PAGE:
There are a lot of crime movies which turn on the theme of “nobody knows anybody.” But a much rarer thing – and much harder to pull off as a filmmaker – is the movie where “everybody should know everybody, but they don’t.” In these movies, the plot complications turn on the fact that the characters don’t understand each other or the things that are going on, but they would if they could have honest conversations with each other. For whatever reason, those conversations don’t happen, and the crime thriller parts happen as a result. In all of movie history, there is no finer example of this than the Coen Brothers’ debut film Blood Simple.
Abby (Frances McDormand, making her acting debut) is cheating on her bar-owner husband Julian Marty (Dan Hedaya) with one of his bartenders, Ray (John Getz). Marty hires a sleazy private eye (peerless character actor M. Emmet Walsh) to follow them, and kill them once the affair is confirmed. The P.I. figures out a different plan, but as often happens in the Coens’ movies, the characters’ plans are doomed to malfunction.
As it all falls apart and the characters are forced into extreme situations, we as the audience know everything. However, it’s not until the movie’s final line of dialogue that the characters have even an inkling of what is really going on in their lives. “I’m not a marriage counsleor,” Ray tells Abby in the film’s first scene. That line of dialogue leads to an inadvertent joke in a later scene between Marty and Ray, which leads to angry accusations from Marty, which Abby plays into by pure coincidence with a throwaway line of dialogue later on … the movie’s plot is a spiderweb of distrust spun by luck, hate, and other circumstances out of anyone’s control.
And yet it’s very much a humanist movie. The knock on the Coens throughout their careers has been that they hold their characters in contempt. For some of their movies, especially Barton Fink, that might be true, but for Blood Simple it definitely is not. In many of Abby’s and Ray’s conversations during the movie, they are so close to figuring out what has happened, but they can’t make that final connection because there is a deep core of distrust in their relationship. Each of them allows Marty to plant an idea in their heads in a different way, and that idea keeps them from opening up to each other until it’s far too late. Maybe they could have sorted it all out, maybe not, but the only way they’ll have a chance is with some real love or real trust. Ray is even about to get there, as he sincerely tells Abby “I love you” right before the film’s climax, but by then the trouble has gotten too far out of control.
I enjoyed all of the actors in this movie – even Getz’ odd Texas accent didn’t hurt him too much – but Walsh is the one who really struck me upon this re-watching. Rather like Heath Ledger in The Dark Knight, his big asset is unpredictability. He’s capable of anything in any scene, and that’s what makes the character especially scary. McDormand is good throughout, but Walsh’s elemental nature forces her to up her game in the film’s terrifying final scene; together, they make it a conclusion for the ages.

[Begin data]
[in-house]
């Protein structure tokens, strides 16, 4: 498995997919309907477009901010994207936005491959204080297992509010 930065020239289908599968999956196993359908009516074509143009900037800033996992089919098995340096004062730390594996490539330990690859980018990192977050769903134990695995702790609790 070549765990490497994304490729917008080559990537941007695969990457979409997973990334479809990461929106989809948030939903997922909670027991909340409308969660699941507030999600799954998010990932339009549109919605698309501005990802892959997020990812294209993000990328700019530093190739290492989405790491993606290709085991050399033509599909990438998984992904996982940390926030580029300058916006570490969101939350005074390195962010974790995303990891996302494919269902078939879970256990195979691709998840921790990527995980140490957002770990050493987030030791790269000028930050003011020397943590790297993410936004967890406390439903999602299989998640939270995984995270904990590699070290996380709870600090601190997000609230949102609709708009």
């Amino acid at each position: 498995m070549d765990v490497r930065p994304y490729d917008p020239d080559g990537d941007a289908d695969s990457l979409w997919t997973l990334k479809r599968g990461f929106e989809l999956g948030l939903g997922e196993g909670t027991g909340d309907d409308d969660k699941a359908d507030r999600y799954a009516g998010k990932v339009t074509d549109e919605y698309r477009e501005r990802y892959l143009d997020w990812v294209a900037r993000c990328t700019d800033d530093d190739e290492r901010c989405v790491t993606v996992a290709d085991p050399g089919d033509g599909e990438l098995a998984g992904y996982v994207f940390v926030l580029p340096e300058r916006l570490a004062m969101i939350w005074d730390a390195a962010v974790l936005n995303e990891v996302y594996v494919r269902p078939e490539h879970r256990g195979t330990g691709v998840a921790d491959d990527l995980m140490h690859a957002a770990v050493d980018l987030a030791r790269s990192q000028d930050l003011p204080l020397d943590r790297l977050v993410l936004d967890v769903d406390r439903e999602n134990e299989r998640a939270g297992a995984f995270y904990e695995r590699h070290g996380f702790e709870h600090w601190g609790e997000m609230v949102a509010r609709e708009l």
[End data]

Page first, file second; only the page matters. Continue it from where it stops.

It’s impressive how fully formed the Coens were as filmmakers in their very first picture. Working with director of photography Barry Sonnenfeld (who would collaborate with the Coens in several more films and go on to direct the Men in Black movies), they create some of the most beautiful shots of their entire careers. The camera is an impartial observer, showing the audience everything that the characters wish they knew was going on, but it also adopts the point of view of the characters in incredibly effective ways.
In one scene, the camera pauses in a shot from behind Marty’s head, looking up at the ceiling fan as it spins its lazy route. Switch to a shot from the fan’s point of view, of almost equal length, looking down at Marty. It is a patient sequence, giving us as the audience all the time we need to get inside Marty’s head. In the next scene Marty asks the P.I. to do a job for him, but we already know what the job is going to be. We’ve done the same slow burn Marty has done, and we’ve stewed within his rage right along with him.
“What I know about is Texas,” Walsh tells the audience at the beginning of the film. “Out here, you’re on your own.” Of course, one the movie’s central points is that it’s not only Texas; we’re all on our own everywhere. But even among the Coens’ well-decorated filmography, Blood Simple is special in showing us why we are on our own. In No Country For Old Men the characters are at the mercy of fate, where Anton Chigurh flips a coin because “I got here the same way the coin did”; in Miller’s Crossing or Burn After Reading the characters are motivated by their most selfish desires. Alone among those movies, Blood Simple shows us that it’s really both: the characters’ decisions combine with random chance to bind them together. Their story shows us that we make our own choices for our own reasons, and those choices put us on a path whose destination is unclear.
Reviewed by Mark Young